What I learned from publishing a digital magazine

“Write a digital magazine,” they said, “it will be fun,” they said…what they didn’t say was what a ride it would be!

The idea to produce my own digital magazine came from a need to read good quality information, with pretty images and loads of new recipes to cook during lockdown. I remembered back to my cancer recovery, which was also a bit like lockdown really, and how magazines – beautiful magazines had been my saviour.

But where to begin? I shortlisted the things I like in magazines – table of contents, layout, number of articles, recipe categories, food styling, photography, and the all-important cover. I took my three favourite magazines and let aspects of each inspire my own adventure into magazine-land.

Tip #1 – Source experts to help with content

Feature articles were going to be a challenge…or rather finding the experts who may like to contribute and then (something I dreaded)…actually asking them for their input. You see, I suffer with imposter syndrome and to date, really hadn’t had much validation from the big hitters that what I was doing was making their radar. A braver person may have just fronted up to the people they wanted and asked them. Not me. Instead, I wrote some awkwardly worded SourceBottle call-outs.

I started connecting with really good talent, those in influential organisations, with prestigious qualifications and huge social media followings. First question: could they see a previous issue = potential problem #1 as I didn’t have a previous issue to show them. What I did have though was a very clear vision of why I do what I do, and I was able to convey that to them clearly. This made all the difference.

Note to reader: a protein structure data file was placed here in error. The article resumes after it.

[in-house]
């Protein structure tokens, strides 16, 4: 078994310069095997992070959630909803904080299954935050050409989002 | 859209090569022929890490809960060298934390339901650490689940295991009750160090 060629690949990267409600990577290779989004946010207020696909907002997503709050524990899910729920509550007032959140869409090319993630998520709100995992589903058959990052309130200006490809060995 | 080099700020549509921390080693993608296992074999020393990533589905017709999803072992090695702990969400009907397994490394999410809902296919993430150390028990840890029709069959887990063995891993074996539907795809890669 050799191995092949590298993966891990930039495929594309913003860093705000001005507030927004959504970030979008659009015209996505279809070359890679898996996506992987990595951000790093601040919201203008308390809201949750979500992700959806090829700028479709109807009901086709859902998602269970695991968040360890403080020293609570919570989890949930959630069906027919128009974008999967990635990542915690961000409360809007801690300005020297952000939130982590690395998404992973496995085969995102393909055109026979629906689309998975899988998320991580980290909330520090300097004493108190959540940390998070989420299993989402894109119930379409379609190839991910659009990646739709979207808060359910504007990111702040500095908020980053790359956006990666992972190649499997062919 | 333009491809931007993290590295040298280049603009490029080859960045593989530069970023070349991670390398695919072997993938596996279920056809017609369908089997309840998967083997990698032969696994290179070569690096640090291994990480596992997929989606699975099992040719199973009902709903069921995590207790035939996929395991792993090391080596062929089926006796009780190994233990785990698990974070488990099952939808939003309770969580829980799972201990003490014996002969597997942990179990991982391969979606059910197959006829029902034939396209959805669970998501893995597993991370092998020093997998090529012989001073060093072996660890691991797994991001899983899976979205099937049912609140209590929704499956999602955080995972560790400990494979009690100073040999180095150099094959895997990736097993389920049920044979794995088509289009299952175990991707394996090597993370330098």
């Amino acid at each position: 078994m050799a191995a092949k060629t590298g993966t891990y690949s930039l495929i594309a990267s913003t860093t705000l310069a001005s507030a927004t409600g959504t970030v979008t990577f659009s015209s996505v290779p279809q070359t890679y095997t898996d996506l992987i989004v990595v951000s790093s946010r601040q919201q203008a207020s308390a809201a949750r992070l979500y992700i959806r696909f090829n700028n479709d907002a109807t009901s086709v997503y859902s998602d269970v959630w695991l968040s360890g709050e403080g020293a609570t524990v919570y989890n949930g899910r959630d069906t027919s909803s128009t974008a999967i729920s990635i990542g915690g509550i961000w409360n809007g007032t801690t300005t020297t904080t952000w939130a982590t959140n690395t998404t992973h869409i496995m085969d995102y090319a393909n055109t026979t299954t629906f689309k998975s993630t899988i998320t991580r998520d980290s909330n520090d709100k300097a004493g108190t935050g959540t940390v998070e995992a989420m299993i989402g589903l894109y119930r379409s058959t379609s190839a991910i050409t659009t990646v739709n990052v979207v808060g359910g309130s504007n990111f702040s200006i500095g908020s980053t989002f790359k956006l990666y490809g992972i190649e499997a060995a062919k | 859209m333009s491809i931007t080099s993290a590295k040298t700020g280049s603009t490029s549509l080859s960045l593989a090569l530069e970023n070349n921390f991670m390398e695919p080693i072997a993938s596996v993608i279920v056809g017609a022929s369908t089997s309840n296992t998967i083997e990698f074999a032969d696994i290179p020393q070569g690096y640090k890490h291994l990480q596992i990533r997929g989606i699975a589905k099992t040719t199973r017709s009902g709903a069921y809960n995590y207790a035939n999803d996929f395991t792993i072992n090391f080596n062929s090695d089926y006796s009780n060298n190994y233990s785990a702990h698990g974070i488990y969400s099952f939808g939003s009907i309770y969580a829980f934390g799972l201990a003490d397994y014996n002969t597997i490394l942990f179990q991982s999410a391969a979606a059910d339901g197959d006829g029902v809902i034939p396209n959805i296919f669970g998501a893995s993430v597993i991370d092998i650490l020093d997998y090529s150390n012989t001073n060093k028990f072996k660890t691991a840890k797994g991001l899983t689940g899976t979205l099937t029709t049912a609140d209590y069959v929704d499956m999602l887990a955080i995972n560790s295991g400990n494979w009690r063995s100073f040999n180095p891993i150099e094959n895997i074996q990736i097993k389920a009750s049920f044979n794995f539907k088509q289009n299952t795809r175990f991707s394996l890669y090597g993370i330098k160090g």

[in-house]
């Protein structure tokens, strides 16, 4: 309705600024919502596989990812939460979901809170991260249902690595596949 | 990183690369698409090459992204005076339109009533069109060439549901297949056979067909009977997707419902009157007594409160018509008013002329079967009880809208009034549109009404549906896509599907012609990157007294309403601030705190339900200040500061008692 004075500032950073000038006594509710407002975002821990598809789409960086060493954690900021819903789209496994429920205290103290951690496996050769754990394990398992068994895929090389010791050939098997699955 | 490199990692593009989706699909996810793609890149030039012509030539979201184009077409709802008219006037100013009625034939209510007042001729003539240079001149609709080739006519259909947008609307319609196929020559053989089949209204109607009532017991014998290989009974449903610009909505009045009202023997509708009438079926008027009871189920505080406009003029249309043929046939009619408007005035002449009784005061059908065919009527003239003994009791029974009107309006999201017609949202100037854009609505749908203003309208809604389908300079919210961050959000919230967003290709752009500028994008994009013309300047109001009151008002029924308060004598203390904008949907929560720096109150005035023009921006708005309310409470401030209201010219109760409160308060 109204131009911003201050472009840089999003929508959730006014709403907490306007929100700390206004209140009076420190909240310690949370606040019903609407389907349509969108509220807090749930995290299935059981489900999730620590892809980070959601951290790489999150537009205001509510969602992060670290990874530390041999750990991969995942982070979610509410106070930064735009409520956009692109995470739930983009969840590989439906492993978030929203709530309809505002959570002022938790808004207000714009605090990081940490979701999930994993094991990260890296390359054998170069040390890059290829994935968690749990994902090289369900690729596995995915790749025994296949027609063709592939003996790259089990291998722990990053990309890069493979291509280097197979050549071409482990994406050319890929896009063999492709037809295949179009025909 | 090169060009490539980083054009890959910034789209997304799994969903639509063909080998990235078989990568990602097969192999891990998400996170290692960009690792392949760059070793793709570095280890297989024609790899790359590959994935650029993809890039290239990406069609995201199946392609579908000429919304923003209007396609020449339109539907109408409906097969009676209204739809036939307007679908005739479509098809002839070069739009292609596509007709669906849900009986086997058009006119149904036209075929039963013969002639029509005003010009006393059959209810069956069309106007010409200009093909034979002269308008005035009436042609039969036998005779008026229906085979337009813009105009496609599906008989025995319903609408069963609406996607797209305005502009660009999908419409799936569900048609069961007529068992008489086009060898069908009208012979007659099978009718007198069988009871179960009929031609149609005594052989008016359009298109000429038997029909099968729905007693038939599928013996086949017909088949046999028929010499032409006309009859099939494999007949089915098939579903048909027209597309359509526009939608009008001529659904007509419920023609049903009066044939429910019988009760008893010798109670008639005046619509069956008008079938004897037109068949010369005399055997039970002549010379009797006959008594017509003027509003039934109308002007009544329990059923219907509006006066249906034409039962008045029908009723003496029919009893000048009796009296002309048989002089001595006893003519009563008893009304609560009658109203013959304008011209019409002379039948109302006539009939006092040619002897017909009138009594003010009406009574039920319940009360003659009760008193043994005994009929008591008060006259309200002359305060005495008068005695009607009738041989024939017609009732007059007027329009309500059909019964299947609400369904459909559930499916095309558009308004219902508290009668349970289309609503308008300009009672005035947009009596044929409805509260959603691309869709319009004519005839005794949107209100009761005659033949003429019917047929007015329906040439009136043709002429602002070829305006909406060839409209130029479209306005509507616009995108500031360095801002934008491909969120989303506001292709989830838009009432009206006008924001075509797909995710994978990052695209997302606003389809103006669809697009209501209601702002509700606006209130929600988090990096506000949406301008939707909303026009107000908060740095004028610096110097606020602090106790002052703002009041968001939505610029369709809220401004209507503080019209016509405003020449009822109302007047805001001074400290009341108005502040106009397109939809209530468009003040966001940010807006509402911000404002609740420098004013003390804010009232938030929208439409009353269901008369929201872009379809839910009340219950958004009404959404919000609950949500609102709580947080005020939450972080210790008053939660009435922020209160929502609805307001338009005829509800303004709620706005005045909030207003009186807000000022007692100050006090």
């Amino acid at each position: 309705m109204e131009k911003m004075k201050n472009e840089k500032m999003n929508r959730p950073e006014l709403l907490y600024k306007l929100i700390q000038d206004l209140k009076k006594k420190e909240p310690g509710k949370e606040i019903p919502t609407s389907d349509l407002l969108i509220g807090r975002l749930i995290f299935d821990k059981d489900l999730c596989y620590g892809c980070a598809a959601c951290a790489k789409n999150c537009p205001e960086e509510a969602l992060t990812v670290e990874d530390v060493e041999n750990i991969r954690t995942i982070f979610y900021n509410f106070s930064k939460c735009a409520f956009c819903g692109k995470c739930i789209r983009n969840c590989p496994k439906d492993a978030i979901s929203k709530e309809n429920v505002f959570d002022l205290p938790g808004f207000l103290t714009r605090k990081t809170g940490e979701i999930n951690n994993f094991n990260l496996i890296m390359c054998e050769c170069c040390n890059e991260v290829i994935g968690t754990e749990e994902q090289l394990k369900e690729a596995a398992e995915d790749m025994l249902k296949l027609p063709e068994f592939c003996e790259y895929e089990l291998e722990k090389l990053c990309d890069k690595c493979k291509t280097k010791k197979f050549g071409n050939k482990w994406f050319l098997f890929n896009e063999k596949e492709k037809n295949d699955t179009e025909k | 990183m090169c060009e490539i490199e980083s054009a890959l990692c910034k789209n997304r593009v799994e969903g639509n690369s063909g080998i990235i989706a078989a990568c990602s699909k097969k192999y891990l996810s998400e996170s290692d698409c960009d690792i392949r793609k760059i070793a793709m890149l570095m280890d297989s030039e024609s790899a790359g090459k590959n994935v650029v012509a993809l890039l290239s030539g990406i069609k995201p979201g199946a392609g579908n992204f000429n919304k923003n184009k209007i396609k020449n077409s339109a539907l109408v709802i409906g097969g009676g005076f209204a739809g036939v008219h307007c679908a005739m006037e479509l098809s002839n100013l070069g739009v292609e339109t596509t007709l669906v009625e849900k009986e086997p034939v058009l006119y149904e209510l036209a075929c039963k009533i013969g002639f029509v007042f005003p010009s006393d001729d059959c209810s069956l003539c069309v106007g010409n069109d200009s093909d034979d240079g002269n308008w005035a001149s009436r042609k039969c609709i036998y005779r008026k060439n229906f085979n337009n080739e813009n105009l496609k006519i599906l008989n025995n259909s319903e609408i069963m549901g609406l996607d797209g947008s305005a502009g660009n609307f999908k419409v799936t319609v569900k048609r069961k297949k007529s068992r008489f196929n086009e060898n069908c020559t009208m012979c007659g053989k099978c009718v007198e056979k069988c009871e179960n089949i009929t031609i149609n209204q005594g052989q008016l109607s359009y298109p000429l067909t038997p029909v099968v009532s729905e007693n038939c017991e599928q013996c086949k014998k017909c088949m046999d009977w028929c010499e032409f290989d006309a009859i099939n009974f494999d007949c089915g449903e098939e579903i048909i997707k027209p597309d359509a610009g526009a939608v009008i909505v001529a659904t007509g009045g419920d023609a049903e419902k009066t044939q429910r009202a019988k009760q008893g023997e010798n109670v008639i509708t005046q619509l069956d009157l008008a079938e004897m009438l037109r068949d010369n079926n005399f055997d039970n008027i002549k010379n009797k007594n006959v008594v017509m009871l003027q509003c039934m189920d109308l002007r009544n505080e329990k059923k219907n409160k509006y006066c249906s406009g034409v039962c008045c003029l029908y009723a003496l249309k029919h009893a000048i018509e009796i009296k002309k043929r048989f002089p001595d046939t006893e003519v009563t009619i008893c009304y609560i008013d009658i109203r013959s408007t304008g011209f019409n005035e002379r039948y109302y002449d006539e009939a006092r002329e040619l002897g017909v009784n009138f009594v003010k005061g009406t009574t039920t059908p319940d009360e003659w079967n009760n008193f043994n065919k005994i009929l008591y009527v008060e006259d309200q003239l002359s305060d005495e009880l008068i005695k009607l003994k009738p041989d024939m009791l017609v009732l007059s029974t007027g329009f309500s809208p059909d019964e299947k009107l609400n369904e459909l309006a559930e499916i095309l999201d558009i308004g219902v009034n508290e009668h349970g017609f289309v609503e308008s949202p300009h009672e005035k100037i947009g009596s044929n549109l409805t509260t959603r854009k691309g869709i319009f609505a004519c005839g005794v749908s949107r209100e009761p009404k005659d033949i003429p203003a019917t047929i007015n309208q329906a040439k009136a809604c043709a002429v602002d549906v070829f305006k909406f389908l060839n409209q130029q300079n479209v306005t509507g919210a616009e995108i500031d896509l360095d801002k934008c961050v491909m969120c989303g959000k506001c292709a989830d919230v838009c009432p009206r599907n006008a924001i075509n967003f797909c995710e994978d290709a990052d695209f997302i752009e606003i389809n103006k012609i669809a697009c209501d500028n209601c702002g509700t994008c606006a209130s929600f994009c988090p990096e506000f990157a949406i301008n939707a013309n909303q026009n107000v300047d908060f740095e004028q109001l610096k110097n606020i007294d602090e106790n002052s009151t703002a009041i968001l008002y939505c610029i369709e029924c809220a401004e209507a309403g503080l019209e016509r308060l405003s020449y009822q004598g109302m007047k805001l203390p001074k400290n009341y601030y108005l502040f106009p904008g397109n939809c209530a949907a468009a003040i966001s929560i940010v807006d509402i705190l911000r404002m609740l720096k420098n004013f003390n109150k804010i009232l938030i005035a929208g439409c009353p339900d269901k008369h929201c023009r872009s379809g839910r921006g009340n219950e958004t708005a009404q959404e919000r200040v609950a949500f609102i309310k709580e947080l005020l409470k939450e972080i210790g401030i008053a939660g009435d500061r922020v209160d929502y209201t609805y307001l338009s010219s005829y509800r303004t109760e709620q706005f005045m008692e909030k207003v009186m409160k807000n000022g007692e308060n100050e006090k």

One expert I dearly wanted remained elusive, and it became apparent I would need to approach her direct. I invested some sweat equity and pushed myself beyond my comfort zone, knowing her input would be important for my audience. Again, being clear on my what and why proved invaluable in her responding with a yes!

Tip #2 – Outsource where possible and do due diligence

Outsourcing became my friend. My recorded interviews with experts were transcribed with Rev. A great, inexpensive time-saver. I made full use of Fiverr and found two amazing writers. Due diligence on Fiverr is a must, and using filters to find the good talent. Ask for samples of their work, they’ll happily send it as they want the gig. I also enlisted my family and my award-winning author sister who edited the articles I wrote and made them extraordinary.

Tip #3 – Master the visuals

I wanted the imagery in the digital magazine to really sing but outsourcing to a specialist (and expensive) food photographer wasn’t possible. So, I learnt to master the visuals myself. With the help of a Sony 𝛼6300 mirrorless camera and a funky little Manfrotto 055 tripod, I was able to spend as much time photographing the food as needed to make it pop.

Tip #4 – Use what you are familiar with

When it came to layout, I used Canva, creating my own templates and a magazine template I purchased from Creative Market with a commercial license. Definitely use a platform you are familiar with. For future editions, all my templates are there and ready to be populated, making the process much faster.

It was a steep learning curve but worth it. I now have a quality product that is easily replicated and another income source for my business. But mostly, it provides value to my customers.